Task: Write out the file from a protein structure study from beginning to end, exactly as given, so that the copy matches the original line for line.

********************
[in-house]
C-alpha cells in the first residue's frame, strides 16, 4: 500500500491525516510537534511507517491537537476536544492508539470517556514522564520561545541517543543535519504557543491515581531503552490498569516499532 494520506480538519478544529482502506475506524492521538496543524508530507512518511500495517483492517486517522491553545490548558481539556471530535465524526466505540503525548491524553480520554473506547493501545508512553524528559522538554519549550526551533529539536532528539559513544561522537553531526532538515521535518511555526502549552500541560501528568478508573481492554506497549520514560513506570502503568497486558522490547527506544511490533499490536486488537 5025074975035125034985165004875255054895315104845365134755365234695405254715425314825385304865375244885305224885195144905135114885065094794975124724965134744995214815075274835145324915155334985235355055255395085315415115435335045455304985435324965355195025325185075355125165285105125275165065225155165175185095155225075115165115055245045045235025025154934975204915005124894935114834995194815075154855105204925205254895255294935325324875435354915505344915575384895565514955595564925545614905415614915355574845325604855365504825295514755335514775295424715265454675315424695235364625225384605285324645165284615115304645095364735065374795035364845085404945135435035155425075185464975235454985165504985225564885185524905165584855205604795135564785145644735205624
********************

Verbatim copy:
[in-house]
C-alpha cells in the first residue's frame, strides 16, 4: 500500500491525516510537534511507517491537537476536544492508539470517556514522564520561545541517543543535519504557543491515581531503552490498569516499532 494520506480538519478544529482502506475506524492521538496543524508530507512518511500495517483492517486517522491553545490548558481539556471530535465524526466505540503525548491524553480520554473506547493501545508512553524528559522538554519549550526551533529539536532528539559513544561522537553531526532538515521535518511555526502549552500541560501528568478508573481492554506497549520514560513506570502503568497486558522490547527506544511490533499490536486488537 5025074975035125034985165004875255054895315104845365134755365234695405254715425314825385304865375244885305224885195144905135114885065094794975124724965134744995214815075274835145324915155334985235355055255395085315415115435335045455304985435324965355195025325185075355125165285105125275165065225155165175185095155225075115165115055245045045235025025154934975204915005124894935114834995194815075154855105204925205254895255294935325324875435354915505344915575384895565514955595564925545614905415614915355574845325604855365504825295514755335514775295424715265454675315424695235364625225384605285324645165284615115304645095364735065374795035364845085404945135435035155425075185464975235454985165504985225564885185524905165584855205604795135564785145644735205624